FRHS On ‘Fast Track’ for Reorganization
Far Rockaway High School, which first opened its doors to Rockaway students in 1897, faces Department of Education (DOE) reorganization in September that would see the school broken into four smaller parts and more than half of its present teachers reassigned to other buildings.
While many public high schools that have been reorganized over the past several years have been given new names as well as new programs, it is not clear whether that is going to be the fate of Far Rockaway High School as well.
“Far Rockaway High School will be redesigned in September because it has been failing for years and is a School Under Register Review (SURR),” a Department of Education Spokesperson told The Wave this week. “It is not, however, going to be renamed.”
Sources close to the school, however, say that the plans include renaming the school to more closely represent the new organization and to “wipe out the poor reputation the school has had over the past decade.”
The high school will reportedly be broken into four smaller “learning communities,” around a theme that will include vocational as well as academic programs, according to a source close to the school, who asked not to be named.
Teachers at the school, many of whom are at risk of being transferred involuntarily under a reorganization plan, first heard of the plan on Monday, April 4, at a hastily-called after school meeting.
“Phyllis Marino, our Local Instructional Supervisor, called us together to tell us that the school had officially been put on the reorganization fast track,” one teacher said. “The rhetoric was that [Region Five] did not want to do this to us, but that the state was insisting.”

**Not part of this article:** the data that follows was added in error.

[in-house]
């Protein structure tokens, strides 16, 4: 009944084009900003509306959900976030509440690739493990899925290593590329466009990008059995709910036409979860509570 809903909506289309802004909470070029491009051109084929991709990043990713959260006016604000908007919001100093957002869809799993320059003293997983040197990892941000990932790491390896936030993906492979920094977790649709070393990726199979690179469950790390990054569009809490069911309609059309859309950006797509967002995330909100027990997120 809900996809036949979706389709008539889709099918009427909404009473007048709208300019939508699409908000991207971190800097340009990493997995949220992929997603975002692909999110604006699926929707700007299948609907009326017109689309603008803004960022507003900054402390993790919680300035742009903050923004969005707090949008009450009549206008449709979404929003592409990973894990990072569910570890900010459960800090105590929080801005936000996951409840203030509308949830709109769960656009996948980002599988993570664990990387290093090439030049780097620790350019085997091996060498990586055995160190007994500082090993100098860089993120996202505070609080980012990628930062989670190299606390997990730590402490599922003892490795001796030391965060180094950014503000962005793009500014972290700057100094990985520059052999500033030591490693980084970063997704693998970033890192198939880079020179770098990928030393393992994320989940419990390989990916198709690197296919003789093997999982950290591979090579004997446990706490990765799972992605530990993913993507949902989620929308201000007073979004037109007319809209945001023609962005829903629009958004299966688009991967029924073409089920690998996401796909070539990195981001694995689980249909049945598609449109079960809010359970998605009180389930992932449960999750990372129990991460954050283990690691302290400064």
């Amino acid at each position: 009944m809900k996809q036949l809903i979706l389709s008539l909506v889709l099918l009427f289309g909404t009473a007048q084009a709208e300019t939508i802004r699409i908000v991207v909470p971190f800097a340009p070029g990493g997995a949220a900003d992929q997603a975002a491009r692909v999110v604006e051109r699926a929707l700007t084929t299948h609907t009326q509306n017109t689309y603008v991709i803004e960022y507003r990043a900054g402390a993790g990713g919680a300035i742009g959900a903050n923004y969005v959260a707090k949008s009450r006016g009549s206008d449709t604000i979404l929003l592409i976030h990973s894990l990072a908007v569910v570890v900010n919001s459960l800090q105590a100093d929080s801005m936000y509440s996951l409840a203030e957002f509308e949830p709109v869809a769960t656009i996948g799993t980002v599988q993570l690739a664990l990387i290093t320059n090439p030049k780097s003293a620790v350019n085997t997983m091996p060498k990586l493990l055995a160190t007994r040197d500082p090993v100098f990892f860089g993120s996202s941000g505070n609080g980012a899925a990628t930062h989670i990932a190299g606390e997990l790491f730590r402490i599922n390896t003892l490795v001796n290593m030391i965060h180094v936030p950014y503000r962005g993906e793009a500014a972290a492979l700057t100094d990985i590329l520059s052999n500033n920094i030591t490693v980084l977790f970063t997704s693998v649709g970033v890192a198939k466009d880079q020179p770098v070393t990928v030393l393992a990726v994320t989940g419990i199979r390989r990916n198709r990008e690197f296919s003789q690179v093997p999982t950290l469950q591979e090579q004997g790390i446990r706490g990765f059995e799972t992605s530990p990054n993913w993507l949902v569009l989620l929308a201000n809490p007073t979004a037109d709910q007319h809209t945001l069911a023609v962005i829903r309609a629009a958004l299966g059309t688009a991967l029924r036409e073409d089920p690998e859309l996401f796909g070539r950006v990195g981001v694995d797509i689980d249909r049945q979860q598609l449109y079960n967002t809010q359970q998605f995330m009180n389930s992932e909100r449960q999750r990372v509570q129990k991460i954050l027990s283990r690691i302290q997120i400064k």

Ray Taruskin, the school’s United Federation of Teachers Chapter Chairman, says that the teachers were given no plan, nothing in writing.
“We are so frustrated about this,” Taruskin says. “Teachers are walking around like zombies, trying to find new places to go. They are applying for school-based option (SBO) transfers, waiting for the transfer list to come out. They are scared.”
Under Department of Education guidelines, half of the teachers presently at the school could be reassigned after an application process is completed.
“All of the teachers who want to stay at the school must apply,” Taruskin says. “Half of them may be rehired, but there is no surety that anybody will be rehired.”
Taruskin feels that the teachers are being unfairly targeted and believes that it is not the teachers’ fault that the school is on the SURR list.
“There are a lot of factors that make up a failing school. We had open school day recently,” he said, “and 141 parents showed up for the evening conferences, only 10 for the daytime conferences.”
“Where is parental accountability in all of this,” the UFT chair asks.
A source close to the school told The Wave that the curriculum at the new learning communities would include health careers and other “vocational subjects.”
Taruskin says that he heard the same.
“We are going back to the time where there were vocational and commercial diplomas as well as Regents or academic diplomas,” he says. “Back to the shops.”
He adds that all of the shops with the exception of one wood shop were closed over past years. All of the tools and equipment are gone. At one time, the school had one of the most successful auto shop programs in the city. Several years ago, the school’s principal closed the program and all of the tools and equipment were given away, the school source says.
The reorganization process is expected to begin this month, with the new four learning communities opening their doors in September.